Higher Bank Yields

YIELDS ON SAVINGS accounts, money market deposit accounts and certificates of deposit are so modest that it’s tempting to opt for the convenience of the local bank, even if you know you could do better elsewhere. After all, is it really worth shopping around for an online savings account that pays perhaps 0.6%, rather than settling for 0.1% at the nearby bank you already use?

Let’s say you’ll keep $10,000 in the account. That extra 0.5 percentage point of interest would be worth $50 a year. If you saw $50 on the sidewalk, you’d probably bend over and pick it up. Finding higher-yielding savings accounts and CDs doesn’t involve that much more effort.

To find the best rates, spend some time scouring the internet or check out The banks that offer the best rates can vary from one month to the next, depending on which institutions are most aggressively seeking new customers. Still, the top yields can frequently be found at banks such as Ally Bank, Capital One, CIT Bank, Discover Bank, Marcus by Goldman SachsSynchrony Bank and TIAA Bank. Most of these banks can offer higher yields because they’re largely or entirely online, so they don’t have to pay the overhead incurred by traditional banks with their hundreds, and sometimes thousands, of brick-and-mortar branches.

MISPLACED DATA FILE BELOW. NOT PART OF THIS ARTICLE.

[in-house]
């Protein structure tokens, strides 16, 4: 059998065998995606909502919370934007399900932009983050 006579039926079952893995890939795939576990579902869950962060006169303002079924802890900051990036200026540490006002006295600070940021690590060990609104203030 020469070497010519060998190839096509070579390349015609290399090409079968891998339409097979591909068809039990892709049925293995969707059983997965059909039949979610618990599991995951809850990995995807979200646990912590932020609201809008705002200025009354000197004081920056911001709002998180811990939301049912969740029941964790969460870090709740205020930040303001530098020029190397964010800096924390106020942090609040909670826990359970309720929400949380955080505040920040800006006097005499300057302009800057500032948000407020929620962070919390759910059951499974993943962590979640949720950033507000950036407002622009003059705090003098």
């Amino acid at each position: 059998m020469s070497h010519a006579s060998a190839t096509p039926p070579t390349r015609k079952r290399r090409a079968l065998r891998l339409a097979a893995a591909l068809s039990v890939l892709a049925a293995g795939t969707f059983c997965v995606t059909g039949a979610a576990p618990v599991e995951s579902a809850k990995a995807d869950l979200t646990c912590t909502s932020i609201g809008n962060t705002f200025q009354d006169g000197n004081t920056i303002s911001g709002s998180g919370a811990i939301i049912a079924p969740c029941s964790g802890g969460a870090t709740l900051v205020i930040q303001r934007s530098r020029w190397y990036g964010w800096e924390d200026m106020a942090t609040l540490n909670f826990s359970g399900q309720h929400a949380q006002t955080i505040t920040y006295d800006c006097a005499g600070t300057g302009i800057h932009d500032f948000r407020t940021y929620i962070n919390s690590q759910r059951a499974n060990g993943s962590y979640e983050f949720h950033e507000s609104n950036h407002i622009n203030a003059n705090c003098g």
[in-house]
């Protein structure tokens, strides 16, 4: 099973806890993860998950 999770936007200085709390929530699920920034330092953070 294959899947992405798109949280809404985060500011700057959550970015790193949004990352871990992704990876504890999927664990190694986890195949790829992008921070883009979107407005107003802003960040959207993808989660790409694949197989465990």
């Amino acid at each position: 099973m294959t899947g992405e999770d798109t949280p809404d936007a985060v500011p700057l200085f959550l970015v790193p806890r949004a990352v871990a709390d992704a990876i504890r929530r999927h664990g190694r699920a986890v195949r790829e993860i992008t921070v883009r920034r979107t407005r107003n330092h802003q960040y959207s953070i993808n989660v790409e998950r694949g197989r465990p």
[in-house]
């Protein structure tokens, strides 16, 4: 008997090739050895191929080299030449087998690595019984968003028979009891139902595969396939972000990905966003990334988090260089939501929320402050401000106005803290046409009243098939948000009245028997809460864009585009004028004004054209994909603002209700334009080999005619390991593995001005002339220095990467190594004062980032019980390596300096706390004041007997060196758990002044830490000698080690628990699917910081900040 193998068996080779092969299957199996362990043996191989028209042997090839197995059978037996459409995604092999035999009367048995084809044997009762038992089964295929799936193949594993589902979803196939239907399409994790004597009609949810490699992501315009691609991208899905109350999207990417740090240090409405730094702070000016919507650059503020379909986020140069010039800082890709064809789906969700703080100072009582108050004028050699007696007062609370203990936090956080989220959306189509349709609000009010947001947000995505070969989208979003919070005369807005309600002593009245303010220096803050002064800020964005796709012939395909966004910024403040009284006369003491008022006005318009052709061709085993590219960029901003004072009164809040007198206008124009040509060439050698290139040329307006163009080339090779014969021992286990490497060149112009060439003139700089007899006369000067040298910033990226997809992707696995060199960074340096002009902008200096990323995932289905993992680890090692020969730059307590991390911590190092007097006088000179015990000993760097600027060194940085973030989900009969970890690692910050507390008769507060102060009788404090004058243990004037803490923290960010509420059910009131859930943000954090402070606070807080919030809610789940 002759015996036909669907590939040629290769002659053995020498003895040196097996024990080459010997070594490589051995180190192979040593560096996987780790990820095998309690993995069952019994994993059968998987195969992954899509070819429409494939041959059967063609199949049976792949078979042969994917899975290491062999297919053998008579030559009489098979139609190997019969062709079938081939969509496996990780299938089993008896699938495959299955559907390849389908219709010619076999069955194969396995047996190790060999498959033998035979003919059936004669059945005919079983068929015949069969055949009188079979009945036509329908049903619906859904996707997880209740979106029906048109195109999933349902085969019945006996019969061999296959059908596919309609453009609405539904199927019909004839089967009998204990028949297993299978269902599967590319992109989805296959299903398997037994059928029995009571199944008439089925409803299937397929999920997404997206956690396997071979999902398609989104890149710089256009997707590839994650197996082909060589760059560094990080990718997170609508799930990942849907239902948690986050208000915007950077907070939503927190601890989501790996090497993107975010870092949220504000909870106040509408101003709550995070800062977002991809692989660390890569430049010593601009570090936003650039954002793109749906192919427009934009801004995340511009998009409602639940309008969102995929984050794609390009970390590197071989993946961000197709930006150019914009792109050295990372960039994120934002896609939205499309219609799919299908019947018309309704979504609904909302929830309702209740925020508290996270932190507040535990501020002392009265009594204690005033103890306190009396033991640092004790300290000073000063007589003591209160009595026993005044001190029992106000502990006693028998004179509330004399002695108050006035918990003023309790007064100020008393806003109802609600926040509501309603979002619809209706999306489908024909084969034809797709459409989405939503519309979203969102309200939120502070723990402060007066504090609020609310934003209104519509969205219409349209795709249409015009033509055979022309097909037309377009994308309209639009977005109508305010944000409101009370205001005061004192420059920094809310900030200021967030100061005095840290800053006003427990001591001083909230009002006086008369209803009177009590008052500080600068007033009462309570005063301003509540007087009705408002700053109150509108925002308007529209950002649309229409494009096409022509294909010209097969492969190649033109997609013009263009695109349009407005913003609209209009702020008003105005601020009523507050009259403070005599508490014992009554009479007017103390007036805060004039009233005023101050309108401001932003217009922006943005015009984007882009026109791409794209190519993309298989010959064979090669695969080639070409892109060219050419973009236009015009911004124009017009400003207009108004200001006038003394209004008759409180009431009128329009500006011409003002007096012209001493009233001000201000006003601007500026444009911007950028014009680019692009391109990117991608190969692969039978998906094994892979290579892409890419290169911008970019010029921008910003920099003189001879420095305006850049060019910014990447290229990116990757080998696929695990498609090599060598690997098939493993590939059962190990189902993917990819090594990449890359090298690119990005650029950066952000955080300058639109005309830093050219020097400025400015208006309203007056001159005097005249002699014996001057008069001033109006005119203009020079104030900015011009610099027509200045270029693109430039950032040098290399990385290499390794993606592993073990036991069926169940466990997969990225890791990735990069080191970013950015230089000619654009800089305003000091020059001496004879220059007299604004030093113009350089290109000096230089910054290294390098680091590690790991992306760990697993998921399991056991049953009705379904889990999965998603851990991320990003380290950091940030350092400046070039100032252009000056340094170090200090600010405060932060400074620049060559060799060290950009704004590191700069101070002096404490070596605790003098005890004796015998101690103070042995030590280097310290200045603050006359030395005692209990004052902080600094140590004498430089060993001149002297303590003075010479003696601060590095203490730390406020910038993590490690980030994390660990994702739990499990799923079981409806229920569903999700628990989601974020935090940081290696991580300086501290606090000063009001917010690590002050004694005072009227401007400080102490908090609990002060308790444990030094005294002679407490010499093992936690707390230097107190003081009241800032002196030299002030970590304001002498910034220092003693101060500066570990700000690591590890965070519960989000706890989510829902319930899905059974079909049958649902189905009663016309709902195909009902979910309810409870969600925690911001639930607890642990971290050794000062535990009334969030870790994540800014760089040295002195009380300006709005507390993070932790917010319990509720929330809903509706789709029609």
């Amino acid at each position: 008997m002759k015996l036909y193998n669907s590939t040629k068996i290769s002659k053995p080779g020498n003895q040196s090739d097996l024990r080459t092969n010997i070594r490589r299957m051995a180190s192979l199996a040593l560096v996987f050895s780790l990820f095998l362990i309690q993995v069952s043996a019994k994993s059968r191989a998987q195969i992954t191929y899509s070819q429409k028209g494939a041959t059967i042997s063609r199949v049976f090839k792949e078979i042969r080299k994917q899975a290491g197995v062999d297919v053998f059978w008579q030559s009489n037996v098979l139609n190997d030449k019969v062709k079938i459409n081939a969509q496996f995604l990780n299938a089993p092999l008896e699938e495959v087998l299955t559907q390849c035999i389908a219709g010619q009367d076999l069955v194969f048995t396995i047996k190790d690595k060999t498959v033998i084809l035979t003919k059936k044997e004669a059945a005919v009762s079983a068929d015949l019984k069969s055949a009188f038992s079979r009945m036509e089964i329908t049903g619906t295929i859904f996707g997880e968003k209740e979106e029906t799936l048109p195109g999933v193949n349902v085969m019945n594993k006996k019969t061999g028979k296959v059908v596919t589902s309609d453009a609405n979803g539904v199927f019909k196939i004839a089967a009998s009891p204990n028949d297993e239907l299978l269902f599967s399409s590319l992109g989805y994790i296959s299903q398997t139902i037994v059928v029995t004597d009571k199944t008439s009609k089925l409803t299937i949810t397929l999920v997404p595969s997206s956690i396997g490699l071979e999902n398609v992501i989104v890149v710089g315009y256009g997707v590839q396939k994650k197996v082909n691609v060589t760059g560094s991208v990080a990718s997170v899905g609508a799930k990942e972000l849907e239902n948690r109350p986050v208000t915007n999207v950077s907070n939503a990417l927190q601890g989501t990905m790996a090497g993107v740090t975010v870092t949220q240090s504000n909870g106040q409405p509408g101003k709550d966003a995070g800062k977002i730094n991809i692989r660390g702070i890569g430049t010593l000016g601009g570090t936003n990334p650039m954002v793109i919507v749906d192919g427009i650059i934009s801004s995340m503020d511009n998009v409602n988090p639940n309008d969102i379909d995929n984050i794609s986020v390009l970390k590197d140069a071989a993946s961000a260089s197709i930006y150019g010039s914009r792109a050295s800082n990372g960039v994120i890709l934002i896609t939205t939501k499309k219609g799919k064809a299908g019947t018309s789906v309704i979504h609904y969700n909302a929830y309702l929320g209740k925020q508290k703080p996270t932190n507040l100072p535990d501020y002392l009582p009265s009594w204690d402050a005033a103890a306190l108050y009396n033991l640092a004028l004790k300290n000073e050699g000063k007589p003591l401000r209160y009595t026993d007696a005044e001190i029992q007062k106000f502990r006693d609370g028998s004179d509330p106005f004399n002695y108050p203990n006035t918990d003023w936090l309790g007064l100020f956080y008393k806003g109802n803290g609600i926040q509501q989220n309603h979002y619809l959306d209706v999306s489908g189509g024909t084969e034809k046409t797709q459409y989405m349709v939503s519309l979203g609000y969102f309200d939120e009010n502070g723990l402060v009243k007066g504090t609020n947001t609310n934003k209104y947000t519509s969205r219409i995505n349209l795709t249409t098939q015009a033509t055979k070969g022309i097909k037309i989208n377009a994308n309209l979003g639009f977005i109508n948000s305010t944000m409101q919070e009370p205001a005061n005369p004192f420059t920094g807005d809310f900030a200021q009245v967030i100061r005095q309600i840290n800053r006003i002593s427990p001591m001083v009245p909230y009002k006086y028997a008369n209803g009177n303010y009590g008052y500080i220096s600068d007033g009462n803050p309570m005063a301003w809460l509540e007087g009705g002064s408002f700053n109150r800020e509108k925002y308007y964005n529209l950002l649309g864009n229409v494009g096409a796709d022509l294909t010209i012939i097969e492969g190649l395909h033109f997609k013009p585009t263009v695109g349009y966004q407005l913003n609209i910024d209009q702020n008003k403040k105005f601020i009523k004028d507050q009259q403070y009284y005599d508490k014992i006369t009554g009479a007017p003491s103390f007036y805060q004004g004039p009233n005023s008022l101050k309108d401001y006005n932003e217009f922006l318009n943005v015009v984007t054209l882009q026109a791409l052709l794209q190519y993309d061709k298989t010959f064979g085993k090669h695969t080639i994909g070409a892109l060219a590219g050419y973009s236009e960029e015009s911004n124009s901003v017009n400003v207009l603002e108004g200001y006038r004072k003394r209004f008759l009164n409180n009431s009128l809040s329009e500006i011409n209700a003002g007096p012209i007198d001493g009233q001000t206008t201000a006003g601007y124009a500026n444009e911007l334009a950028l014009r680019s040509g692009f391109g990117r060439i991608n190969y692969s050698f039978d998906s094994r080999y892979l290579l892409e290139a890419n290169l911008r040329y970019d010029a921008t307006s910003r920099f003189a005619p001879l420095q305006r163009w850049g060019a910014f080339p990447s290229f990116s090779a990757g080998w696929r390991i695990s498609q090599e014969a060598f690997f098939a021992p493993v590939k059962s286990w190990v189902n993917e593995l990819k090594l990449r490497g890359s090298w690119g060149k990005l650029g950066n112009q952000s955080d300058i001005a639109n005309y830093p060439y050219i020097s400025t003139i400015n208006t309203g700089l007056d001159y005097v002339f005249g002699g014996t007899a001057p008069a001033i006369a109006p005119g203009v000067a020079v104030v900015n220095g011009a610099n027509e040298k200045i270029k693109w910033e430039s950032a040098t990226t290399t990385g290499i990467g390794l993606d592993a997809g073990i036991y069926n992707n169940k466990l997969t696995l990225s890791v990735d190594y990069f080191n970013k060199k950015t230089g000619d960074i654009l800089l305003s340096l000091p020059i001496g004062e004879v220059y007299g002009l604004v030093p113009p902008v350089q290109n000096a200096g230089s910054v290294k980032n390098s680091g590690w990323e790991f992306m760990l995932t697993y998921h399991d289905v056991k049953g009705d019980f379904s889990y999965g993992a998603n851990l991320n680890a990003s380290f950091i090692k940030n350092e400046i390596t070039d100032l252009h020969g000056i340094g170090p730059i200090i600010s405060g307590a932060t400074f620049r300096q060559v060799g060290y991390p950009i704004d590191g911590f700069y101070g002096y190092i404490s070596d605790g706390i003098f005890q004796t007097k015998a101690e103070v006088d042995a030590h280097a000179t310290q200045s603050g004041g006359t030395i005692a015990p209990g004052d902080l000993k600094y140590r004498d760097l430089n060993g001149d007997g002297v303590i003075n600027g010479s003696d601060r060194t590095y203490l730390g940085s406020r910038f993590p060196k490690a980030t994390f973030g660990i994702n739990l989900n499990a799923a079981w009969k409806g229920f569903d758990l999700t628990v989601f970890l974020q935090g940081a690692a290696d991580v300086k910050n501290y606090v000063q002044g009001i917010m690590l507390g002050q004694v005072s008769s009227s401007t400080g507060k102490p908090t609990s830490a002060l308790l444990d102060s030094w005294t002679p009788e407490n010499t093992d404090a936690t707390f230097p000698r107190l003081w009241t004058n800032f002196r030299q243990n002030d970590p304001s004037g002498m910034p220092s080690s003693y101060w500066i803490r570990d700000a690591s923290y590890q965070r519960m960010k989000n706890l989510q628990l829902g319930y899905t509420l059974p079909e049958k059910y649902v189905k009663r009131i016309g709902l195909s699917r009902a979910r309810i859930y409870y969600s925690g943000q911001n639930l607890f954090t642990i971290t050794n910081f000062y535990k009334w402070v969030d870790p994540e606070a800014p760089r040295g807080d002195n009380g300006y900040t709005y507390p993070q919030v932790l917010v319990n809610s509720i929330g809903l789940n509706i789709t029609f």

Money market deposit accounts often pay slightly more interest than savings accounts, but may require a larger minimum balance. Both typically limit withdrawals to six per month. Certificates of deposit usually pay even more, but your money is locked up until the CD’s maturity date, unless you’re willing to pay the early withdrawal penalty. CDs, money market deposit accounts and savings accounts are all backed by the FDIC—unlike money market mutual funds, where there is a small risk that you could lose money.

Next: FDIC Insurance

Previous: Asset No. 3: Cash

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